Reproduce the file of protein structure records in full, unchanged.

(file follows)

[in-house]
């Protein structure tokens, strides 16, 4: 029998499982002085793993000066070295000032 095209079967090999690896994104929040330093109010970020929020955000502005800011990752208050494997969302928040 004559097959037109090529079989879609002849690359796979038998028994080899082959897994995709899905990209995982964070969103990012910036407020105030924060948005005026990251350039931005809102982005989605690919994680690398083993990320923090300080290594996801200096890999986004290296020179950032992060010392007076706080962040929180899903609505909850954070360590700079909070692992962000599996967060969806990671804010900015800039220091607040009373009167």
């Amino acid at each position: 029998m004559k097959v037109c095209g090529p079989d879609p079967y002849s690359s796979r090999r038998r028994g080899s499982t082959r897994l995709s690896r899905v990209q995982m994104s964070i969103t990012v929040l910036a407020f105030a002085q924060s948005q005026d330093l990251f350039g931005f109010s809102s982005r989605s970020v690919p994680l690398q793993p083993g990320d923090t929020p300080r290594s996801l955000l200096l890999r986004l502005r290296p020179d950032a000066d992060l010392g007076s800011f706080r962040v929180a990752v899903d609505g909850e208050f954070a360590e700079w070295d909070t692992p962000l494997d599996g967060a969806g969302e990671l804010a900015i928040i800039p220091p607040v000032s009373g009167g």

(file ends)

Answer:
[in-house]
């Protein structure tokens, strides 16, 4: 029998499982002085793993000066070295000032 095209079967090999690896994104929040330093109010970020929020955000502005800011990752208050494997969302928040 004559097959037109090529079989879609002849690359796979038998028994080899082959897994995709899905990209995982964070969103990012910036407020105030924060948005005026990251350039931005809102982005989605690919994680690398083993990320923090300080290594996801200096890999986004290296020179950032992060010392007076706080962040929180899903609505909850954070360590700079909070692992962000599996967060969806990671804010900015800039220091607040009373009167």
């Amino acid at each position: 029998m004559k097959v037109c095209g090529p079989d879609p079967y002849s690359s796979r090999r038998r028994g080899s499982t082959r897994l995709s690896r899905v990209q995982m994104s964070i969103t990012v929040l910036a407020f105030a002085q924060s948005q005026d330093l990251f350039g931005f109010s809102s982005r989605s970020v690919p994680l690398q793993p083993g990320d923090t929020p300080r290594s996801l955000l200096l890999r986004l502005r290296p020179d950032a000066d992060l010392g007076s800011f706080r962040v929180a990752v899903d609505g909850e208050f954070a360590e700079w070295d909070t692992p962000l494997d599996g967060a969806g969302e990671l804010a900015i928040i800039p220091p607040v000032s009373g009167g």